JK Rowling has told the Leveson inquiry into press ethics that her young daughter was targeted by photographers and that her family were driven out of their home by press intrusion.
In yet another dramatic day, the inquiry heard from Hollywood actress Sienna Miller and former Formula 1 boss Max Mosley about the murky practices of British tabloid journalists.
Rowling listed a series of newspaper articles which had caused distress to her and her family, including one that erroneously claimed an unpleasant character in her Harry Potter books was based on her eldest daughter's father.
While on another occasion a journalist slipped a letter for Rowling into her daughter's school bag in desperate attempt to get in touch.
Rowling appeared particularly upset when recalling the occasion a newspaper published a photograph of her daughter wearing a swimsuit.
"Unlike an untruth that is in print, when an image is disseminated it can spread around the world like a virus," she said.
"I feel that given fact that an image has a life that cannot be recalled ... I'm sure it is still out there, that's the particular harm of an image."
Rowling told the inquiry her family were forced to move house in 1999 because it had become "untenable" for them to stay there due to press intrusion.
"A photograph had been published that showed not only the number of the house but the name of the street," she said. "I was a sitting duck for anyone wanting to find me."
"I think its reasonable of me to wish the papers would refrain from making my whereabouts so very, very identifiable. I have to live somewhere."
Making a Harry Potter joke, she added: "I can't put an invisibility cloaking device over myself and my house."
Rowling recounted how on one occasion two journalists told her they were camped outside her house with cameras simply because it was a slow news day and they had nothing better to do.
"My family and I were under surveillance for their amusement," she said.
Recalling her experiences with the media appeared to draining for the author and she said some parts of the British press sought retribution if people try to "lock horns" with them.
"A picture of my child was put in to the papers very quickly after I asked them not to print my address, I thought that was spiteful."
The Harry Potter author also attacked the Press Complaints Commission (PCC) for being "toothless" but said she could not pretend to have "a magical answer" - another wizard reference that she insisted was coincidental.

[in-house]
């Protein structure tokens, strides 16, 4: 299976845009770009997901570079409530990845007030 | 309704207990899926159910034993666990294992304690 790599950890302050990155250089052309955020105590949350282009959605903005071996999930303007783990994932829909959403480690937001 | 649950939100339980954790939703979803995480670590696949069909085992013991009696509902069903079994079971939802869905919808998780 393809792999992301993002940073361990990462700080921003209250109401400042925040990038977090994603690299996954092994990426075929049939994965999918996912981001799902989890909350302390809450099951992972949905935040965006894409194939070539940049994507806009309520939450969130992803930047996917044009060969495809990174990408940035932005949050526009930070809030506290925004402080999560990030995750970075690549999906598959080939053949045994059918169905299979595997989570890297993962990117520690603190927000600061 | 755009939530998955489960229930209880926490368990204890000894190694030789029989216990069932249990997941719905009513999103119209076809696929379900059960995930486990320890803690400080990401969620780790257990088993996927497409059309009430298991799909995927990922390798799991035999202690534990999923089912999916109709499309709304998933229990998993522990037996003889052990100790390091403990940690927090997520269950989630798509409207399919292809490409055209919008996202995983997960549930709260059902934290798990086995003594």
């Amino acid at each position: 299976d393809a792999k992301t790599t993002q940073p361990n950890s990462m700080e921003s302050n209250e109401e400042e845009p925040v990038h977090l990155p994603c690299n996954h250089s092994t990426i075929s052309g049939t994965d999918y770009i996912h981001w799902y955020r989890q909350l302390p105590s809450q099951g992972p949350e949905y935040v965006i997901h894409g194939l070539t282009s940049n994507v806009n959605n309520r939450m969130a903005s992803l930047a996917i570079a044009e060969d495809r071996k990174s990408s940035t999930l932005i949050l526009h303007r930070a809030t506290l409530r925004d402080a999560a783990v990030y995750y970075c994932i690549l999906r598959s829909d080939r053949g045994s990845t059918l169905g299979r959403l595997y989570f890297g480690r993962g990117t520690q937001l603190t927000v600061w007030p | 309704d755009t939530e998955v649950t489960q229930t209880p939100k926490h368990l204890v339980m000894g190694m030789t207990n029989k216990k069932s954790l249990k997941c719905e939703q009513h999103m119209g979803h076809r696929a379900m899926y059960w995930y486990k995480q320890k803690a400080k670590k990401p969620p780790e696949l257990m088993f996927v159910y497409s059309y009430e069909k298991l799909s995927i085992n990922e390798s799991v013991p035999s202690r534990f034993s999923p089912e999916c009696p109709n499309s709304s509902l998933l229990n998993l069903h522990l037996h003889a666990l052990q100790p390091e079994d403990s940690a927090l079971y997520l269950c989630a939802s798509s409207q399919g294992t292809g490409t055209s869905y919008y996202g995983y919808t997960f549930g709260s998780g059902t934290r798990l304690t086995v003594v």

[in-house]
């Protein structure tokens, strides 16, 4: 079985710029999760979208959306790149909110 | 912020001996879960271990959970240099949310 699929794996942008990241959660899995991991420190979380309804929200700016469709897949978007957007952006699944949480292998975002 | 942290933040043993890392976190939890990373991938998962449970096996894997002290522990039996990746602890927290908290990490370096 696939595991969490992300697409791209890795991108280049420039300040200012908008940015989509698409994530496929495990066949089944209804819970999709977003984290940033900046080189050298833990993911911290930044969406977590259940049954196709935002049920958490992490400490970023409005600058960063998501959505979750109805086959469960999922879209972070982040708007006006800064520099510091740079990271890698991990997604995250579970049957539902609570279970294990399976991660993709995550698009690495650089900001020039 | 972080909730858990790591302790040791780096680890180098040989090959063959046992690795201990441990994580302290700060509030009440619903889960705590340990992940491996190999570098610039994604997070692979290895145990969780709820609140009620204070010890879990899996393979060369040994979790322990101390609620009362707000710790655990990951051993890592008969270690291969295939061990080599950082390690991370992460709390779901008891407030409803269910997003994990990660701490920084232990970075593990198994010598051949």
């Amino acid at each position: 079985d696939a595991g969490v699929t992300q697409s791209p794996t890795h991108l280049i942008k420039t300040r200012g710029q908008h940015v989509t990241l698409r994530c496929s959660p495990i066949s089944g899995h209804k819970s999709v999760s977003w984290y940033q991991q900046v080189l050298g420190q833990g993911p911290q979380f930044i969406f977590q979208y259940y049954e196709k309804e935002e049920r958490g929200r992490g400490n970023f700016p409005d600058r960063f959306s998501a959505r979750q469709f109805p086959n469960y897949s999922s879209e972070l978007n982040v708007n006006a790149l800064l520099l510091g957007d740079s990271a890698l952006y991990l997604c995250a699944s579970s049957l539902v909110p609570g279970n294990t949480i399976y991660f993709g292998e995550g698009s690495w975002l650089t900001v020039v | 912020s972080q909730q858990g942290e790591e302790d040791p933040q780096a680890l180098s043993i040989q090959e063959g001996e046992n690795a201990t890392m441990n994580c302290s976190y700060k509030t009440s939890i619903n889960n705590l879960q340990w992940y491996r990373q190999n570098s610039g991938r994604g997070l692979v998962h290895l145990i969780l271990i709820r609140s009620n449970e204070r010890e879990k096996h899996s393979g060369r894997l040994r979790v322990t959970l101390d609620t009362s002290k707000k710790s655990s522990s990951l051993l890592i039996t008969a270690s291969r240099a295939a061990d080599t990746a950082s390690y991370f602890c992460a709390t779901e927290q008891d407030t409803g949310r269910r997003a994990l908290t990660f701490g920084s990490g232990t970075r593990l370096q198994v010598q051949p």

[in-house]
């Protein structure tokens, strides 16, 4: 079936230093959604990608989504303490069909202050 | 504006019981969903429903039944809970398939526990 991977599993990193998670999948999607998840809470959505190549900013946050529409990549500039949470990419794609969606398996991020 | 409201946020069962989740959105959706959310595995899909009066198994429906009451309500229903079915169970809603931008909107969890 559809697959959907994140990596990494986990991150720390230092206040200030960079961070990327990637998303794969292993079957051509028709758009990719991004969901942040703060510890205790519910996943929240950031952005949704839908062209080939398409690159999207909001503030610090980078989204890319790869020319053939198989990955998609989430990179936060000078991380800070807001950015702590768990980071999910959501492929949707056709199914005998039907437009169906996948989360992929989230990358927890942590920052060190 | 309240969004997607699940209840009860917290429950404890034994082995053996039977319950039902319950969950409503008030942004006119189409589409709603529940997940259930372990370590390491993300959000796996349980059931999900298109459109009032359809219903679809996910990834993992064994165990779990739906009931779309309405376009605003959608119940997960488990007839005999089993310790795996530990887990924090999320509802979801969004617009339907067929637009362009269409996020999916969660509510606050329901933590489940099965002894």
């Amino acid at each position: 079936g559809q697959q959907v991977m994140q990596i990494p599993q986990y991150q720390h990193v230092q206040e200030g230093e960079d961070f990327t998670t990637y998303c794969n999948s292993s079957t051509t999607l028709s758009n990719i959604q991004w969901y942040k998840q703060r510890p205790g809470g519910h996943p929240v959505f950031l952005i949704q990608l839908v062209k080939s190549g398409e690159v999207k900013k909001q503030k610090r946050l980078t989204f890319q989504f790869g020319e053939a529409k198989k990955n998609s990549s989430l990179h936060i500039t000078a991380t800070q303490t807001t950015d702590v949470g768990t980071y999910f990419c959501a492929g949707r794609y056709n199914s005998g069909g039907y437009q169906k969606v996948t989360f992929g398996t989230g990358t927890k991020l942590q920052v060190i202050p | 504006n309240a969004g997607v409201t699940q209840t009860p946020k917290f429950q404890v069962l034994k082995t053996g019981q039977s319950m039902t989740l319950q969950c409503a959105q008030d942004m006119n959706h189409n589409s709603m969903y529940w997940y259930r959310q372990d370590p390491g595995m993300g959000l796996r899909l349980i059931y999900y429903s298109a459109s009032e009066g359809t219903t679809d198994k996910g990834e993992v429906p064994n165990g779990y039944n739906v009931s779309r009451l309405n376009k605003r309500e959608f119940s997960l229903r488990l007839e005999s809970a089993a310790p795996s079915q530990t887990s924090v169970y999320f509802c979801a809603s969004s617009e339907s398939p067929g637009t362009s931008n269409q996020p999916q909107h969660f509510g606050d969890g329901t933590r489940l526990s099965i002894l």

"I am vehemently opposed to state control of media," she added. "But I do feel we need a body that has teeth."
Earlier in the day, the inquiry heard from Hollywood actress Sienna Miller. The 28-year-old said in the past she was "spat at and abused" by paparazzi seeking a good photo and that the hacking of her phone left her in a state of "complete anxiety and paranoia".
"Every area of my life was under constant surveillance. I felt very violated and very paranoid," she told the inquiry.
"People found out before I'd even arrived before I was going. I didn't understand how they knew. I felt I was living in some sort of video game."
"I accused my friends and family of selling stories and they accused each other."
After discovering her phone and the phones of her friends had been hacked, Miller reached a £100,000 settlement with the News of the World.
Following Miller's evidence the inquiry heard from Mosley, who had received £60,000 in damages from the News of the World after it ran a story claiming he had taken part in a "Nazi orgy".
He told the inquiry that despite all other other things he had done in his life, it was the NotW story that he would be remembered for.
"Forever how long I live now that is the number one thing people think of when they hear my name," he said.
He also told the inquiry that the stories had so upset his son that his drug habit had resurfaced, an event that Mosey said he believed led to his son's death.
Leveson announced the former Daily Mirror editor Piers Morgan would be called to give evidence to the inquiry.
He is expected to be asked to give evidence on what he knew about the prevalence of phone hacking on Fleet Street as well as whether hacking happened at the Mirror during his watch. Morgan has always denied hacking took place at the papers he edited.
Next Tuesday the inquiry is set to hear from the Guardian's Nick Davies who has doggedly pursued the phone hacking scandal and former NotW journalist Paul McMullan .